Very thorough and informative website. I wanted to pass along my recent experience obtaining my PR because it differs somewhat from the original posting. A bit of personal info in case it's pertinent: I'm in my mid 40s, single, retired, Canadian, and was able to exceed the financial requirements set out by the Mexican government for the PR/retiree route. I've been living in Mexico for close to 2 years, and with the exception of the last couple of months before I received my PR, I was diligently leaving before my FMM expired and returning the next day. I'm on the Pacific side and even with covid craziness, I still was able to go to and from Phoenix without any issues. Initially, I was under the impression that as a Canadian, I needed to go to a consulate in Canada but this isn't entirely accurate. The answer is that it depends which Mexican consulate in which city you ask. Los Angeles, for example, told me point blank that they only assist Americans. Phoenix, however, was my salvation. I reached out to the Phoenix office via email, and they replied within a week indicating I needed to send some documentation in for pre-screening. I did this and made sure to send the PR level of detail (12 months vs 6). A very nice woman called me a couple of weeks later, we chatted briefly and she asked me a handful of questions regarding why I wanted to live in Mexico etc. We then scheduled a face to face meeting approximately 6 weeks after the phone call took place. I emailed her AGAIN before I left for Phoenix with all of the required documentation (including up to date financial statements) and I brought paper copies as well just in case. At no time in the process did I explicitly request PR rather than TR - I simply proceeded as if that was a foregone conclusion and all of my paperwork pointed to a PR application. My meeting in Phoenix was scheduled for 2 hours; I was out of there in 20 minutes with a PR visa affixed to my passport, as well as a list of next steps required back in Mexico. At the local immigration office where I live, I spent a grand total of 90 minutes waiting for the officers to do what was needed on their end, and I walked out with a shiny new PR card that very same day. I think I'm probably extremely lucky in some respects that everything was smooth from the outset, and that the local immigration office wasn't backlogged. But it can be a quicker process than many might think AND there's no requirement for expats to have a TR prior to their PR - I didn't.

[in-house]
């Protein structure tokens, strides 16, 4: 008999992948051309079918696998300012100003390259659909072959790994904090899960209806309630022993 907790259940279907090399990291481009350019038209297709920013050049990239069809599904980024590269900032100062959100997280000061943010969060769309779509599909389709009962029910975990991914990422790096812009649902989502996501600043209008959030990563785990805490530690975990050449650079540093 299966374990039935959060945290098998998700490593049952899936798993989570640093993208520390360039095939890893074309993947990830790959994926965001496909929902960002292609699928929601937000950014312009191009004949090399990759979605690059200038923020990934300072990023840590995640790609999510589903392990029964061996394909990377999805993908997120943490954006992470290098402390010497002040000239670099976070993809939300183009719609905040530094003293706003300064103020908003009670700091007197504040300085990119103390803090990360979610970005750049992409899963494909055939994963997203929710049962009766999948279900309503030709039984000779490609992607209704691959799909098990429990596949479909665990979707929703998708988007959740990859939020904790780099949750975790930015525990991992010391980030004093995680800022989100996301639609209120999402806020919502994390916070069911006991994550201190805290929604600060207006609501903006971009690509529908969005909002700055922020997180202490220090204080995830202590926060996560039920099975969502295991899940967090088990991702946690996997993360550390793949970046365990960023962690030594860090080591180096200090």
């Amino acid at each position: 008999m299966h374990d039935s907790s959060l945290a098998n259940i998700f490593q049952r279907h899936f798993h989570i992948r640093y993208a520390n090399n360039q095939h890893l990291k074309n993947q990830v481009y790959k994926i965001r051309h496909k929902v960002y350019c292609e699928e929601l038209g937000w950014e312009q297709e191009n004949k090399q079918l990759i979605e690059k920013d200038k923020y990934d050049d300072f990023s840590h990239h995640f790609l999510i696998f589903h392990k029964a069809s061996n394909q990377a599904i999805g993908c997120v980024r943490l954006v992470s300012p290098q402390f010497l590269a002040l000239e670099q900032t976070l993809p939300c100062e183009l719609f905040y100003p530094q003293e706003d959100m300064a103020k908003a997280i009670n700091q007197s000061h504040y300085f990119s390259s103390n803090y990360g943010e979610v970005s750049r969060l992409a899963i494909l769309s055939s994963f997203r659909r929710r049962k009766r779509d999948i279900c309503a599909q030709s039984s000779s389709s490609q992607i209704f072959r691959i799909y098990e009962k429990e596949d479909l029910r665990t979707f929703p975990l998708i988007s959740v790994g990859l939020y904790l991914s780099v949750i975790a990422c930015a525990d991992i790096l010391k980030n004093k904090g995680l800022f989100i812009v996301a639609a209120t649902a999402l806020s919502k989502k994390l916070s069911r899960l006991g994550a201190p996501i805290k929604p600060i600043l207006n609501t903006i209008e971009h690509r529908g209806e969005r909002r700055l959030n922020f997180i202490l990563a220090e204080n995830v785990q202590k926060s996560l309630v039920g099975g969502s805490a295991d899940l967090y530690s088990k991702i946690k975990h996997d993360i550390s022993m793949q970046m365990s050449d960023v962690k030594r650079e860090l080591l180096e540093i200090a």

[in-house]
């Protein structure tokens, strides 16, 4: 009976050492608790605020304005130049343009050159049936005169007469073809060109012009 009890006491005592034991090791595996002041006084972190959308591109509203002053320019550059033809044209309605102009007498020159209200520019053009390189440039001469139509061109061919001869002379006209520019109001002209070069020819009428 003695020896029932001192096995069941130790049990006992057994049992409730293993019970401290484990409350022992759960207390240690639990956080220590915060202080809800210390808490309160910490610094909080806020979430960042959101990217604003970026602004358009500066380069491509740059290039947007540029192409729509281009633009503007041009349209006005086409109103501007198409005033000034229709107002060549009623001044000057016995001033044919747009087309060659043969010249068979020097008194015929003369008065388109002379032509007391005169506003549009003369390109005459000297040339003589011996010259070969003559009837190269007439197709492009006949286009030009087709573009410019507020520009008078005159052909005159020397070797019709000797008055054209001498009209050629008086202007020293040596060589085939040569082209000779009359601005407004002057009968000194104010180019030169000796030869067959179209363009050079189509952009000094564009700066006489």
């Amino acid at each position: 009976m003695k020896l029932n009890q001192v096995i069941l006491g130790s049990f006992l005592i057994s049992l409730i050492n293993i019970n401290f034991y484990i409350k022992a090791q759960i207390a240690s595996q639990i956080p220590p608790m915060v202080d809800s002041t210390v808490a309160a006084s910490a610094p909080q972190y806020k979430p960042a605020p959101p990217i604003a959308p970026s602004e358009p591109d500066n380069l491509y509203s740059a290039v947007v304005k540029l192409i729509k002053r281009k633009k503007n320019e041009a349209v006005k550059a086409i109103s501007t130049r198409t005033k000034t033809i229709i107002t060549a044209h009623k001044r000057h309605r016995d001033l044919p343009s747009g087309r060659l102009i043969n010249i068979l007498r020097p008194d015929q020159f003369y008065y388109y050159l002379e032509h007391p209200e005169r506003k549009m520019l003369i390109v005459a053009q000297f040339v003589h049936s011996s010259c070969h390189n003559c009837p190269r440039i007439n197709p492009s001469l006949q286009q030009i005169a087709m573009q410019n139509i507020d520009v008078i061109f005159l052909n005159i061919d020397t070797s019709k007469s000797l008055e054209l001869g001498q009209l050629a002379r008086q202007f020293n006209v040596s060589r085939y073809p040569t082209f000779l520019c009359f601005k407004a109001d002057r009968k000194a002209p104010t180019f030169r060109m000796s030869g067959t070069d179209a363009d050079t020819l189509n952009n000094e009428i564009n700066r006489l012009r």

Wednesday 4th of August 2021

Great information sir! Were you conversing with the representative in Spanish or English? My Spanish speaking isn't "international document level" yet...

Tim Leffel

Wednesday 23rd of June 2021

Thanks so much for sharing your experience Alex. I really appreciate it and I'm sure others will as well. Good to hear they responded to you by e-mail and phone. Sounds like a great consulate to work with.


Wednesday 26th of May 2021

I get $2043 a month from Social Security Disability. My wife has been getting pandemic unemployment benefits for almost 6 months in the amount of $459 a week.

If we print out our bank statements and highlight the deposits each month, do you think the consulate will try to determine the source of the deposits (listed as DFS) my wife gets or will they only care about the amount of money coming in? I don't know if the $2043 is enough to qualify for TR at the Laredo consulate.

Tim Leffel

Thursday 27th of May 2021

Only the amount, not the source. From what I've heard, the Texan consulates near the border are much more lenient than the ones far away.


Thursday 29th of April 2021

Thank you so, s9 much for taking Your time to share all this very informative information!, It puts my mind at ease. I like the idea of just parking that small amount in a separate account for a yr.I own my home, Have savings y, retired at 57. live off of savings right now so this parking money seems so much simpler then showing all assets when they just want to see the silly account over 12 months. Thanks again??


Thursday 8th of April 2021

Question- Im 58 and still working, but its remotely. We just bought a house in Mexico that is held in a trust so will be going for longer and longer each year ahead. I have monthly deposits into my checking of over the required amount but dont carry a balance since I spend the money each month. Does that matter ...or If I have a 401k over the investment income level would you think that will work?

Tim Leffel

Saturday 10th of April 2021

The balance shouldn't matter to anyone following the income rules, but logic doesn't always apply from one consulate to the next. I had more than $4K a month flowing through my checking account even during the worst of the pandemic, but when I went to the Orlando consulate this last time, they complained that my balance wasn't over the income minimum. I guess they wanted me to be treating my checking account like a savings account and leaving money in there. Thankfully they said savings of $35K or more would suffice, so after pulling up 24 monthly statements from two IRAs, I was good to go. I'm going to write a whole post on this soon, but the bottom line is, bring anything and everything and make sure one account has a monthly balance of at least $2K or just park that much in your checking account for months and don't touch it. Bring proof of whatever other assets you have.